The Falconer, a documentary film about Rodney Stotts, one of only a few African American master falconers in the U.S., debuts this week on public television’s WORLD Channel and on the PBS app. Stotts will also be the guest at two virtual screenings this week in association with Black Birders Week.
The first, hosted by the Cornell Lab of Ornithology, is scheduled for today, June 1, at 7 p.m. Eastern. The second, hosted by Amplify the Future and Manomet, is slated for Thursday, June 3, at 8 p.m. Eastern.
The film tells how Stotts grew up on the rough streets of Southeast Washington, D.C. As a young person in the 1990s, he was involved in a river cleanup organized by the Earth Conservation Corps, and later the group helped return Bald Eagles to the nation’s capital.
The experience turned Stotts away from selling drugs and toward working with raptors. He trained with master falconer and raptor rehabilitator Suzanne Shoemaker, and he says in the film that when he passed the test to become a licensed falconer, “She was the first one I called.”
The Falconer follows Stotts as he works to convert an abandoned plot of land into a bird sanctuary, where he can rehabilitate injured birds of prey. We see him working with teenagers from a juvenile detention facility and teaching other young kids about handling raptors. As he says, “you never know who’s the next raptor specialist.” In a jaw-dropping scene, Stotts rescues a Bald Eagle that was trapped in a fence atop a high wall. He straps his belt to the fence to keep himself from falling.
It’s worth noting that this film is not for all audiences. It addresses a host of traumas, including murder, sexual assault, racism, and drug use.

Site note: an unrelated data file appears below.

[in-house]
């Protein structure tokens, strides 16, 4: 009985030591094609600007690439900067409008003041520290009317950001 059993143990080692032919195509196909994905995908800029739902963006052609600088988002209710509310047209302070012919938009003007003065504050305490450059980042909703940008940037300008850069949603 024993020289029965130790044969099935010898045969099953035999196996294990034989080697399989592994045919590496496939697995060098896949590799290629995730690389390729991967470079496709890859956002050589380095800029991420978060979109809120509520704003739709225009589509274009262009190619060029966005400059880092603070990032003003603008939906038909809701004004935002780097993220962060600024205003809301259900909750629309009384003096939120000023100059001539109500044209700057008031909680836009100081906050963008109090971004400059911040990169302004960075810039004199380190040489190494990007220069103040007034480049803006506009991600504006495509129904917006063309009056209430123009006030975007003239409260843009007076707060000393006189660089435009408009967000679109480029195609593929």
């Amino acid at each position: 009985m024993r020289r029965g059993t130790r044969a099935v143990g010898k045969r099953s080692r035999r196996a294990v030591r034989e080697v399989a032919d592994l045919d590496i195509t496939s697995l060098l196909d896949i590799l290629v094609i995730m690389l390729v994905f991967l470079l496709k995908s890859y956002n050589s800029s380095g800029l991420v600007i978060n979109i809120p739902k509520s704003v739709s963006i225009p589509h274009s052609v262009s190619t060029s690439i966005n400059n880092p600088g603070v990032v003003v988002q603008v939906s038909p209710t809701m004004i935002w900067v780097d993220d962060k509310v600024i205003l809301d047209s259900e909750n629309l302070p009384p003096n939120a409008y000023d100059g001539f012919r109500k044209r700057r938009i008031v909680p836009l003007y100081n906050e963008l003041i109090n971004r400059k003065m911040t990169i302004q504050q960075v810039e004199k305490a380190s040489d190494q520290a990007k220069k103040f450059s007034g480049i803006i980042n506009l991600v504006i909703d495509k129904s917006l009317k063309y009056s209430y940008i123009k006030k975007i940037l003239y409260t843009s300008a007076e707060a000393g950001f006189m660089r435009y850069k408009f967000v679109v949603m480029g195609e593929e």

“I believe in the power of film to foster a deeper understanding of our fellow man, and to inspire personal commitment to take action on the pressing issues of our day,” says the film’s director, Annie Kaempfer. “Rodney Stotts puts everything he has into trying to make his community a better place. My hope is that after witnessing this struggle firsthand, The Falconer’s audience will aspire to do the same.”
The transformational power of birds
Orietta Estrada and Tykee James, founders of Amplify the Future and co-chairs of the Black & Latinx Birders Scholarship, “Through his work with raptors, Rodney Stotts heals while giving youth pathways to conservation and falconry that would not have otherwise been presented to them. We are delighted to co-host this event with our partner and sponsor Manomet and very glad to support Black Birders Week 2021.”
“We are excited to co-host this film screening with Amplify the Future and to bring attention to the work that Rodney does,” says Nadia Elysse, director of diversity and belonging at Manomet. “Manomet is committed to increasing access to nature and educational programming. Rodney’s story is a great example of how connecting to birds and the world around us can be transformational. I hope that everyone will join us for this important conversation.”